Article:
Developers, investors and policy makers need to start planning for the impact of digital disruption on the real estate industry if they are going to survive the changes, according to an industry expert.
Plummeting costs of technology and the emergence of new business models are set to transform the way people work, do business and live their lives in the future.
Richard Pickering, Cushman and Wakefield’s head of future strategy, believes the property sector must plan for the shift to a digital economy in the same way as it plans for competition and near-term market movements. He said that only those proactive about the opportunities ahead would survive.
Speaking at Cushman and Wakefield’s Yorkshire Property Outlook in Leeds, Mr Pickering predicted that in the future shops would change from a sales to a marketing function and businesses would start re-onshoring elements of manufacturing as the use of robotics became more prevalent.
He also predicted an expansion of the size of our city ecosystem, driven by transport innovations and virtual working.
Mr Pickering said: “Developers, investors and policy makers should plan for the impact of digital disruption in the same way as they plan for competition and near term market movements.
“With change there are always going to be winners and losers and the greater spread of potential outcomes provides opportunity for those willing to be proactive about the change ahead.”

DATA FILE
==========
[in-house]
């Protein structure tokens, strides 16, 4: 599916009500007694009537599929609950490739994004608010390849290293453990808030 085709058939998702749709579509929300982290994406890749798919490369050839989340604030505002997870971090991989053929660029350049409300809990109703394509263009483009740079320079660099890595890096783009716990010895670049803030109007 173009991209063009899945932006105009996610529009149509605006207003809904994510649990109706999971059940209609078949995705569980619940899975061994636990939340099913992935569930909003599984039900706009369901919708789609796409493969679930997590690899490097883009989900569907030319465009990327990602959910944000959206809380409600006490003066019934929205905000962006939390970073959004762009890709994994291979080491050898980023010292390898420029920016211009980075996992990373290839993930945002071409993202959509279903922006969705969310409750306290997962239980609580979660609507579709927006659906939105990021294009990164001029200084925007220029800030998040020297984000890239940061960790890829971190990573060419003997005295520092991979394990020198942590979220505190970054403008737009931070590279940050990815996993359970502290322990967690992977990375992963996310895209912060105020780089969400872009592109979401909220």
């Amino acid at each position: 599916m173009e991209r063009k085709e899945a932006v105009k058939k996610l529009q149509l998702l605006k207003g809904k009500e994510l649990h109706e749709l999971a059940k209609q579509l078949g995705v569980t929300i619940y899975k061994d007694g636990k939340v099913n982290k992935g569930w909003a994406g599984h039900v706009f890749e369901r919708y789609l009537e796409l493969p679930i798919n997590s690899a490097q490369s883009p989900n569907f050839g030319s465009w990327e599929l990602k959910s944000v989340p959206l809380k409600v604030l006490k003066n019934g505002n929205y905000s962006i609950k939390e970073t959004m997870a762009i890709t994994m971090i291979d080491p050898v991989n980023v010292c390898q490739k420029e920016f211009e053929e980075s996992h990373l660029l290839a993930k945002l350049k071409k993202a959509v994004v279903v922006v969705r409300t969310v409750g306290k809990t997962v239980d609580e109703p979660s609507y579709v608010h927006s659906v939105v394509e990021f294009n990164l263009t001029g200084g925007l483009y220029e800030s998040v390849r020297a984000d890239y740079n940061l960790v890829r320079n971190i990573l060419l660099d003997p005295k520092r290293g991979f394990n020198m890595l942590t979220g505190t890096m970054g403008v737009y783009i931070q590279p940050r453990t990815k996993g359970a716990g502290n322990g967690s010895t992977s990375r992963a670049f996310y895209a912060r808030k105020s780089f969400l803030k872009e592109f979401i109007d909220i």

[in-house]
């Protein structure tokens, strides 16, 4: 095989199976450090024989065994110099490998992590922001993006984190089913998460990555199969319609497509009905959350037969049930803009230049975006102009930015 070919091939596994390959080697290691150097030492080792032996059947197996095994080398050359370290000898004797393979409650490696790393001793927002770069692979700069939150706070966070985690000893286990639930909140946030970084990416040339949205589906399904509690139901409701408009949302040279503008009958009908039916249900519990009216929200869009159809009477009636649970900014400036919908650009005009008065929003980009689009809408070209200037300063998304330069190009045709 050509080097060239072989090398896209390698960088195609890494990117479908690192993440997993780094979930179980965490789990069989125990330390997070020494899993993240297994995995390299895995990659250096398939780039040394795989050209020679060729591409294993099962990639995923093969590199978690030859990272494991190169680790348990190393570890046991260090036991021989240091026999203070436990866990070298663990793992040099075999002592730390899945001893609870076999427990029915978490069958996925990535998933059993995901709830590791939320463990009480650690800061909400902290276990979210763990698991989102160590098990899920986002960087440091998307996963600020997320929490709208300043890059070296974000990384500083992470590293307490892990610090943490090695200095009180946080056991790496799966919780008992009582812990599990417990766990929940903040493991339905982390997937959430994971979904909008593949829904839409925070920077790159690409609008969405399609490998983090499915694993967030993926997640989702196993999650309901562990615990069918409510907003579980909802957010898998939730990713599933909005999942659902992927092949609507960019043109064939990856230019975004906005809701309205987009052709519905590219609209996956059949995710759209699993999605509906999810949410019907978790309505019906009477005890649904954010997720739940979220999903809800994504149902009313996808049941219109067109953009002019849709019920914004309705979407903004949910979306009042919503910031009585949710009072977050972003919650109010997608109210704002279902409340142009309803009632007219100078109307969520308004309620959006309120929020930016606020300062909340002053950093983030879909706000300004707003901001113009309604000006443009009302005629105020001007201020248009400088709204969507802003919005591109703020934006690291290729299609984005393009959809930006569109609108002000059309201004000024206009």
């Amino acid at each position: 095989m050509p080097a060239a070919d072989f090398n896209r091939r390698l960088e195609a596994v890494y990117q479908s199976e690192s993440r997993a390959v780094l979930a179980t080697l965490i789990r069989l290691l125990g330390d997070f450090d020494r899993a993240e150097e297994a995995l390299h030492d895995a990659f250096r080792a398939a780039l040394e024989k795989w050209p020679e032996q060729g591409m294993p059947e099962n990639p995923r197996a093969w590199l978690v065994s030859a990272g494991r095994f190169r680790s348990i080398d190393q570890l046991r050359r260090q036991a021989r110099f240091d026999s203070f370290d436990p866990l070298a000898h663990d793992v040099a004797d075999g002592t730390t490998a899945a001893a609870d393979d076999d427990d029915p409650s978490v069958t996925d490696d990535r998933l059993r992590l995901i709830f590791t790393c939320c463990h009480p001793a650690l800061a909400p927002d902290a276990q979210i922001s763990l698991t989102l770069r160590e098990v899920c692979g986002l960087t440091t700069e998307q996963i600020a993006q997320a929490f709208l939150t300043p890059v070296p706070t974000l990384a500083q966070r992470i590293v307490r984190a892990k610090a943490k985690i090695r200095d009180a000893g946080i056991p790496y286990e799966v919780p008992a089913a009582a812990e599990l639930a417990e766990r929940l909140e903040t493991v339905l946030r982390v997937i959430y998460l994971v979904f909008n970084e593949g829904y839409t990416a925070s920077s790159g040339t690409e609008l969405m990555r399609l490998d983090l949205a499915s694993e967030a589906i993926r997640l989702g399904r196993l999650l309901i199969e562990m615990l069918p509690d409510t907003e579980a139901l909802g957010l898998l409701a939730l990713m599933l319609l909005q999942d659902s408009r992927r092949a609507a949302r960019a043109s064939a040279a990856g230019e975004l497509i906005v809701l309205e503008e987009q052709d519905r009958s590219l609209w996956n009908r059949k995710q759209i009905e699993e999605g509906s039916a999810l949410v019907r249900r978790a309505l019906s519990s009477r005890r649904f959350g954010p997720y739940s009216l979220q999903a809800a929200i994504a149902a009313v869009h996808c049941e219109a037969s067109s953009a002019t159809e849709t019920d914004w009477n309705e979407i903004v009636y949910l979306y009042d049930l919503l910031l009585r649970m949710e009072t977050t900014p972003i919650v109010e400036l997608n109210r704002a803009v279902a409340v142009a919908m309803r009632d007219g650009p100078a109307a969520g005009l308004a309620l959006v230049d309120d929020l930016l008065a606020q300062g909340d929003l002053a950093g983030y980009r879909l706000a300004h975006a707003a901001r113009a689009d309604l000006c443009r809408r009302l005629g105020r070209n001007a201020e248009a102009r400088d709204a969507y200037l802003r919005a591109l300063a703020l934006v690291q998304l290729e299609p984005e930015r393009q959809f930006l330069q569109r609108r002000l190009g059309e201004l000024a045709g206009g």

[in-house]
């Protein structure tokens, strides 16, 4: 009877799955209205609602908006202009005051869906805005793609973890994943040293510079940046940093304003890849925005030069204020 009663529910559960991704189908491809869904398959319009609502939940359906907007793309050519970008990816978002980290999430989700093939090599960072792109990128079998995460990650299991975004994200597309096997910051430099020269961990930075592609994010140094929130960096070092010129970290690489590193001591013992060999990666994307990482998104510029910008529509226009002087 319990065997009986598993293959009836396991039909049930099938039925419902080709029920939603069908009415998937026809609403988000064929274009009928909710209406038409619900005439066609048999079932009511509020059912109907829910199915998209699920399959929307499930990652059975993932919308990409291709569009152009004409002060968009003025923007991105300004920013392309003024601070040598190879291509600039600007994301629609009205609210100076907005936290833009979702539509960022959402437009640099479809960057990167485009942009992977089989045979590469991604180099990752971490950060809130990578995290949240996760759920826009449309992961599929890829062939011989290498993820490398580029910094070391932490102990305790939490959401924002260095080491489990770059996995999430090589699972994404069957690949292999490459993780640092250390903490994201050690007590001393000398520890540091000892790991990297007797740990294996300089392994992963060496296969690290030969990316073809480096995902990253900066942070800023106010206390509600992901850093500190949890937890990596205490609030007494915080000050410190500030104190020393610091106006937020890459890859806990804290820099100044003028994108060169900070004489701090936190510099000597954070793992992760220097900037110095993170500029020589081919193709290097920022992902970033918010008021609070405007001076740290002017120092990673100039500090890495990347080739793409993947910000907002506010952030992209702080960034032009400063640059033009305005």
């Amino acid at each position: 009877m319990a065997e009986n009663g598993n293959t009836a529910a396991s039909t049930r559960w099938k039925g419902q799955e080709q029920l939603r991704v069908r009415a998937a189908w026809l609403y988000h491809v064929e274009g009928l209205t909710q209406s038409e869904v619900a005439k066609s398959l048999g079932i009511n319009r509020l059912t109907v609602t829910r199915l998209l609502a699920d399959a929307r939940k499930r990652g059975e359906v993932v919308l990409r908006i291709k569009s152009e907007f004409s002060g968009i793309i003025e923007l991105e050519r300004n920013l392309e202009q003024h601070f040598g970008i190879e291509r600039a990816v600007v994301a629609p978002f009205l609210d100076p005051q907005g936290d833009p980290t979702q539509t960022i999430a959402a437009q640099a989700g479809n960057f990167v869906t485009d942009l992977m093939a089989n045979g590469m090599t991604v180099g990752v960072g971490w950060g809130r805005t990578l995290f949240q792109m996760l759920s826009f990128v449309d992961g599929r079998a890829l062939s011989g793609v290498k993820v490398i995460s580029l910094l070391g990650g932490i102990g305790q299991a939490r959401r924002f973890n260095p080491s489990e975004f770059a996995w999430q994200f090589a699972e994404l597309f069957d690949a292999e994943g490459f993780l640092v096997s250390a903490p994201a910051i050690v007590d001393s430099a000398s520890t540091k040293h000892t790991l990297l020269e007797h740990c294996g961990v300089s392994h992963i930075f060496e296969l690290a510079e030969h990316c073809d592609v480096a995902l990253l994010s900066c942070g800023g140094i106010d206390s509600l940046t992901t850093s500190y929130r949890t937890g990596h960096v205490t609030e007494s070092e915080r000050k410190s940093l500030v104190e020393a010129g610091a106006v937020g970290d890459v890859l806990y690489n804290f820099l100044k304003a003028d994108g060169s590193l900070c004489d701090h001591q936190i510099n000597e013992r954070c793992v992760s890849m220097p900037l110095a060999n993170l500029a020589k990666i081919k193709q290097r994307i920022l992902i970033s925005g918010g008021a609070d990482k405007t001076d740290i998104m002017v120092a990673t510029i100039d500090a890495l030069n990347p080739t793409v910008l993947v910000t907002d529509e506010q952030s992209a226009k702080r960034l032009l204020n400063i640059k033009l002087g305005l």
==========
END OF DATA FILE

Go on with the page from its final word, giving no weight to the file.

The breakfast presentation, held at The Met Hotel, revealed that the property market faces unprecedented threats and opportunities in the coming decade.
Darren Yates, head of retail research and insight, discussed key trends in the commercial property market across the main sectors.
Economic and political uncertainty over the last year have made business planning extremely difficult, particularly for sectors like banking and the car industry. However, last year also saw the second highest volume on record for commercial property investment with around £60bn worth of deals, driven largely by the industrial sector.
Mr Yates said: “We are seeing a longer term trend which is the growth in industrial, leisure, alternatives and mixed-use, largely at the expense of retail. We’re also seeing an increasing shift towards mixed-use and a blurring of the traditional sectors.
“A more recent trend has been the slowdown in the shopping centre investment market, which reflects investor concerns around the structural changes going on in retail, particularly the secondary market.”
Public and private sector partnerships are the only way to deliver development and regeneration in uncertain times, the event was told.
Angela Barnicle, chief officer asset management and regeneration at Leeds City Council, said: “As a city we have witnessed significant development over the past decade which has been achieved through working in partnership with the real estate sector.
“It is only this partnership approach which will allow us to achieve our potential as a city as we collectively identify and embrace the market disruptors in achieving inclusive growth in the next decade.”
Vivienne Clements, of Henry Boot Developments, added: “Developers are experienced in dealing with uncertainty in the UK property market. This being said, the current challenges, particularly Brexit and the impact of escalating digital disruption, will require a whole new approach and great flexibility to secure delivery and value over the longer term.”